He eventually played late in the season and showed signs of being the guy we expected him to be when he was drafted. However, during the offseason, he had a procedure done in February that was designed to strengthen his foot and to prevent future breaks.

The procedure was only expected to keep him out 10 weeks, returning by minicamp in May. He was medically cleared on Tuesday and finally practiced. He should be expected to play the regular season opener.

BF: In 2009, what would you say was the Bengals' biggest offensive weakness and what have they done to improve that area? Defensively?

CJ: The team’s passing game was a wreck, especially towards the end of the season. Including the playoff loss to the Jets, Palmer failed to reach 150 yards passing in four of his past five games.

The loss of Chris Henry was big, because aside from Chad Ochocinco, the Bengals had no threat in the passing game.

During the offseason, they signed Antonio Bryant and Terrell Owens while drafting Jordan Shipley, Dezmon Briscoe, and tight end Jermaine Gresham.

On defense, the pass rush was middle-of-the-road. However, their best pass rusher last year Antwan Odom, who recorded seven sacks during the season’s first two games and tore an Achilles early in the season. He’s back.

The team also moved defensive end Michael Johnson to outside linebacker to give the Bengals an additional, and great, pass rush from the outside.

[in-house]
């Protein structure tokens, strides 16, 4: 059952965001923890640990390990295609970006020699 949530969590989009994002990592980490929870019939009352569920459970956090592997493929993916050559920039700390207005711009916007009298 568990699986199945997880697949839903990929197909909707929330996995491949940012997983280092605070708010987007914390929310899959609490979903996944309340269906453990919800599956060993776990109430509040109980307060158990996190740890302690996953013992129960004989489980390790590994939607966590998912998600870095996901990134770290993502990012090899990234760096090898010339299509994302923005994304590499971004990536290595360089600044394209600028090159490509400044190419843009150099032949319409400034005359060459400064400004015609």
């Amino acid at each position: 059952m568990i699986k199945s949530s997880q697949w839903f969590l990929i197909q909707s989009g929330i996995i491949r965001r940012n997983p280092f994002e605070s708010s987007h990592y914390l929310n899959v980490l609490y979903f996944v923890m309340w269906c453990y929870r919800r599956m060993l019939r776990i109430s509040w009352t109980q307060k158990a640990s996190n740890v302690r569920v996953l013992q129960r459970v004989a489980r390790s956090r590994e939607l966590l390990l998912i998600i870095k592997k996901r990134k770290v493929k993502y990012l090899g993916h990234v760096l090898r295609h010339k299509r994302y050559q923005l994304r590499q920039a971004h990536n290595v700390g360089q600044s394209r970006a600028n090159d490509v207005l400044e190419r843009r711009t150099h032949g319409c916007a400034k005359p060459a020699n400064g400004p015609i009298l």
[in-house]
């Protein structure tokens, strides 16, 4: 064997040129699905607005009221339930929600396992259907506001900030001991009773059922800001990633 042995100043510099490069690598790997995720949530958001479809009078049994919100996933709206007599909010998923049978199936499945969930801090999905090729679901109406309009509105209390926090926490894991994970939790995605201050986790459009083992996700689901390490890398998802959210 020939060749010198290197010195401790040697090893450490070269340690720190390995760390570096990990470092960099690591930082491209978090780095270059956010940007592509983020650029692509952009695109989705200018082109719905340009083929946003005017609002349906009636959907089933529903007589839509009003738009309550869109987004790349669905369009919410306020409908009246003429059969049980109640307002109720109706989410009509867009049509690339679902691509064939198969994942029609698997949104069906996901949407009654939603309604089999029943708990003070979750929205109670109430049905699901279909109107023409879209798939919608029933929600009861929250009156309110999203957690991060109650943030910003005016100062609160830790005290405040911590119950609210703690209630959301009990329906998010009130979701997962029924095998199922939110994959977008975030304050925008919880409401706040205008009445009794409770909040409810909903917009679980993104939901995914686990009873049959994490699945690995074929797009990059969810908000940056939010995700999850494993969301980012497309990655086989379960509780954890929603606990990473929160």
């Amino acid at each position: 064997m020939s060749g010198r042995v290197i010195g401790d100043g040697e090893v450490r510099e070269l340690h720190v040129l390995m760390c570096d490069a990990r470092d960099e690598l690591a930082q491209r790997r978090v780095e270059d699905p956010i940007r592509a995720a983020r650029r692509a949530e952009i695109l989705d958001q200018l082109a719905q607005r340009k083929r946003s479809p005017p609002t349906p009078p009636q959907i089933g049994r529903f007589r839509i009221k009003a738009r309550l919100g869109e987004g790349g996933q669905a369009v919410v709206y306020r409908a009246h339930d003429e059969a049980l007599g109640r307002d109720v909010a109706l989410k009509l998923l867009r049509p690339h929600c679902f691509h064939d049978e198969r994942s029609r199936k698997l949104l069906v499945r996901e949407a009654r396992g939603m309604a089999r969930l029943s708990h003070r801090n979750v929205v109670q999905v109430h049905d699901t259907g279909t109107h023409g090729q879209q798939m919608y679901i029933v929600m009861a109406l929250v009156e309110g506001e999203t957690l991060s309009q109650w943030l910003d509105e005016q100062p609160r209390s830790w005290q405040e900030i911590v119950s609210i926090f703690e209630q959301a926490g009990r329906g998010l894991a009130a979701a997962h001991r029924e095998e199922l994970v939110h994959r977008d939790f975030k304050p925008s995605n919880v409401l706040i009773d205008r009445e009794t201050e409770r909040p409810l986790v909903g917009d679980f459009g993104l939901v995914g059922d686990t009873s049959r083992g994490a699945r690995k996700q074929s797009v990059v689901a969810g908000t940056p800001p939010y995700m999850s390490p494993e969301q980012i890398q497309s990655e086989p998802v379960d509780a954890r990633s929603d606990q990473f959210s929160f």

They drafted Florida defensive end Carlos Dunlap and defensive tackle Geno Atkins, who’s expected to give the team an interior pass rush. A lot of it is unproven so far, but we’re expecting big things from this core defense.

BF: From an outsider’s perspective, what are your thoughts on the Donovan McNabb trade and how do you think Kevin Kolb will perform in 2010?

CJ: I’m by no means an authoritative voice about the Eagles, but it seems like the McNabb trade works out for everyone.

McNabb continues his career as a starting quarterback and the Eagles can finally promote Kolb, who seemed more than capable doing the job last year with his two 300-yard games.

BF: Which Bengals player would you say had a sub-par season last year that you expect to bounce back in 2010?

CJ: Carson Palmer. After throwing for nearly 4,000 yards in three straight seasons between 2005 and 2007, with an injury plagued season in 2008, Palmer was forced to be more of a game manager than one of the game’s elite quarterbacks, as many once titled him.

This was merely by circumstance with the lack of receivers around him and the offensive line’s overall strength as being massive maulers who are best as run blockers.

He wasn’t terrible, but he wasn’t great. We’re expecting more than one 300-yard passing game this year.

BF: The Bengals finished on top of the division in 2009. Where do you see them finishing this year and who poses the biggest threat to them?

CJ: In the division, I’d say Baltimore. Their passing game has improved with added help at receiver and tight end, and Joe Flacco continuing to develop. Their defense is suffering not only with age, but also with injuries in the secondary.

It might seem as if I’m a homer if I believed that the Bengals finished in first place in the division. However, the Bengals are returning mostly all of their starters with much improved depth across the board. And I’m a homer.

Our biggest road block, however, is definitely the schedule. Along with four total games against the Steelers and Ravens, we play the Colts, Saints, Chargers, Patriots, Jets and Falcons.

BF: Give me a score prediction.

CJ: I’m kind of a coward with such things, only because it’s the preseason so who knows how these things end up with our backups, third stringers and bubble players having the biggest contribution.

The only thing I hope for is continued improvement across the board and no major injuries from either side.